Our interactive map allows you to see the regional distribution of the most mentioned topics from the #GE2017 Twitter discussion
Following the General Election on 8 June, this visualisation allows you to see the regional distribution of the most mentioned topics from the #GE2017 Twitter discussion.
For this interactive map, we have included all Tweets and replies from candidates, and have covered the time period from the dissolution of Parliament on 3 May right up to the 8 June.
By looking at what constituencies candidates are based in, we can build up a geographical picture of the top themes across the UK.
Many of the top topics that we look at - including Europe, the UK economy, and public health are well spread across the UK. In 2015, this wasn't the case. Take Europe, for example; in 2015, 35 per cent of Tweets came from London and the South East - suggesting that it was a political hot potato for those candidates. As we found in the manifestos, the debate about Europe has subsided.
In 2017, just 27 per cent of Tweets on Europe came from London and the South East - and it was not only far less mentioned, but more equally spread
However, some themes, like schools, have become more geographically concentrated. In 2017, 16 per cent of Tweets came from London, while mentions across the rest of the UK were fairly evenly distributed.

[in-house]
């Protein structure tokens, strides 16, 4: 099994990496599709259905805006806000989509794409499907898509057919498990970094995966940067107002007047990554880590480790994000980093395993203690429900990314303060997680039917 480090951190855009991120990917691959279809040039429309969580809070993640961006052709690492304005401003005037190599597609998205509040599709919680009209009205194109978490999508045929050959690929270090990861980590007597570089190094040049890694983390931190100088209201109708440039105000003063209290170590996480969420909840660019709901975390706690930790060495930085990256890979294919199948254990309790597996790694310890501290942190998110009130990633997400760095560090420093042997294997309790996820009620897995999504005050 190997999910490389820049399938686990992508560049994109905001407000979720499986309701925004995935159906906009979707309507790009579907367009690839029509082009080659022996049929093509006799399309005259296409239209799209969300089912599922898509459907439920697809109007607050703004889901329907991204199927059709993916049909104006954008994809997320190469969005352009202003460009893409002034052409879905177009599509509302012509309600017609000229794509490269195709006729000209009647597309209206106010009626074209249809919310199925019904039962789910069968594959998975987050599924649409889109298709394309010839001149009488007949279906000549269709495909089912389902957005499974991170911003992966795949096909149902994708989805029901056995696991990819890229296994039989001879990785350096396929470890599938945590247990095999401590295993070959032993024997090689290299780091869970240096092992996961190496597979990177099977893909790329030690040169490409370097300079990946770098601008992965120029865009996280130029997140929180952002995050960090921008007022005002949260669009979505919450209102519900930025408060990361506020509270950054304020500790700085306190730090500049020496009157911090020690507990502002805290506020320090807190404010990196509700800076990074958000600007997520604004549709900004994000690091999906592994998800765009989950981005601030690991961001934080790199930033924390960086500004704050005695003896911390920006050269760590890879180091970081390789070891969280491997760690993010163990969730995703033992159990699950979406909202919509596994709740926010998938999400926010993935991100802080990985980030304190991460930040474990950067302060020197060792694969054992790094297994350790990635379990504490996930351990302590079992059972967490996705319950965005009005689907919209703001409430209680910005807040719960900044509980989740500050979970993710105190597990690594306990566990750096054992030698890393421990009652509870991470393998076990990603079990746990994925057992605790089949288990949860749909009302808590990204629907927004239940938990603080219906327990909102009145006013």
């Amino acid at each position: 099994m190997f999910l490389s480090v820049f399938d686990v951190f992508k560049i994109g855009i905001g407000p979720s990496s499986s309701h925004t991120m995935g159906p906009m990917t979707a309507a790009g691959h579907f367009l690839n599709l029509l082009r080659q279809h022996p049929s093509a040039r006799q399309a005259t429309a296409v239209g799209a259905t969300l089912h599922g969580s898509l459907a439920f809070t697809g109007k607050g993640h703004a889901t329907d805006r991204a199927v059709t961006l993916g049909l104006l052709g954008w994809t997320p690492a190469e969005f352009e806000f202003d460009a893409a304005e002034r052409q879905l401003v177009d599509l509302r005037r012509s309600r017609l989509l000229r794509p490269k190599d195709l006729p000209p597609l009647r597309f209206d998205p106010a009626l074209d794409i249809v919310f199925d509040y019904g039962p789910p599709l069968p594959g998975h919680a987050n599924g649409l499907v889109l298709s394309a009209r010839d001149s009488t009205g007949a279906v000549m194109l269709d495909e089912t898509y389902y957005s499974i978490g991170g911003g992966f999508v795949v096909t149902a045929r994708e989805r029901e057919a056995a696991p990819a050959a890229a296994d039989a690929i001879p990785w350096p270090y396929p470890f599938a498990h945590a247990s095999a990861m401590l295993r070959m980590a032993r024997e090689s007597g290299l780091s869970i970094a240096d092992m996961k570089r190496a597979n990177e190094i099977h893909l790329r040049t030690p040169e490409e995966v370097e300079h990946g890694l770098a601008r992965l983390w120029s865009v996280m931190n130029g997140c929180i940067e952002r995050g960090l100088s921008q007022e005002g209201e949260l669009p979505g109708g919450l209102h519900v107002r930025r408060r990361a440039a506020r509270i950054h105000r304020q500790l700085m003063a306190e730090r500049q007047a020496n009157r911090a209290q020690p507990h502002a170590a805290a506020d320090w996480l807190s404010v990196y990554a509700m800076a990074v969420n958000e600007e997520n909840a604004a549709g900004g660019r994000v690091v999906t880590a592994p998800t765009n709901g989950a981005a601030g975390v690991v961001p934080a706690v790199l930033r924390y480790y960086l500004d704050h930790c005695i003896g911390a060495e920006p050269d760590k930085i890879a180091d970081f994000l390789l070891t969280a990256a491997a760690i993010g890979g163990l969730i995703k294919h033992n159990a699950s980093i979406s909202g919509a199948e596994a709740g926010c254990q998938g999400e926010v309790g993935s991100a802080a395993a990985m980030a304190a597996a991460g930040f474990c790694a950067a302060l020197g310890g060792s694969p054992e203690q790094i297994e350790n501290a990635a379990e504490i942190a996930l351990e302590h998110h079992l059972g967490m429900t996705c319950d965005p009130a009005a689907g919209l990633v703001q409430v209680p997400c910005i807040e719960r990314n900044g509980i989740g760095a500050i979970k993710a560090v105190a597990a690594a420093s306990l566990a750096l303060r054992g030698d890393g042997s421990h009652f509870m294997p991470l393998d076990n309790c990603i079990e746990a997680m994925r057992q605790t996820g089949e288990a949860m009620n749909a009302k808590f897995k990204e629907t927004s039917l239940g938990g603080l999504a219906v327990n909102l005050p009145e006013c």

Interestingly, for community and society, we notice that Twitter mentions were much higher in London and Scotland than the rest of the country - remember that these were themes majored on by the Liberal Democrats and the SNP - perhaps their candidates in these places were particularly Twitter-vocal about this theme?
We see that discussion of National security is concentrated in London and the North West, perhaps in response to the tragic attacks in Manchester and London.
Finally, Crime and Policing is mentioned much less in the Scotland, Northern Ireland and Wales than in England - this may be because law and order (including policing and criminal law) is largely devolved to UK nations, and may also refer, again, to a heightened sense of need for security and police presence in parts of the UK.
What this map doesn't tell us, is what attitude candidates on Twitter are taking to these themes. When we look beyond the topic, and delve into how candidates were tweeting, we see - in contrast to 2015 - that they were overwhelmingly positive about most issues. There was a far more mixed picture last time round.
The outlier in this case is crime and policing - looking at individual tweets we can contextualise this negative sentiment. Many tweets are negative about policing budget cuts, especially in light of the recent London and Manchester attacks.
Stay tuned for more post-election analysis from the Political Futures Tracker.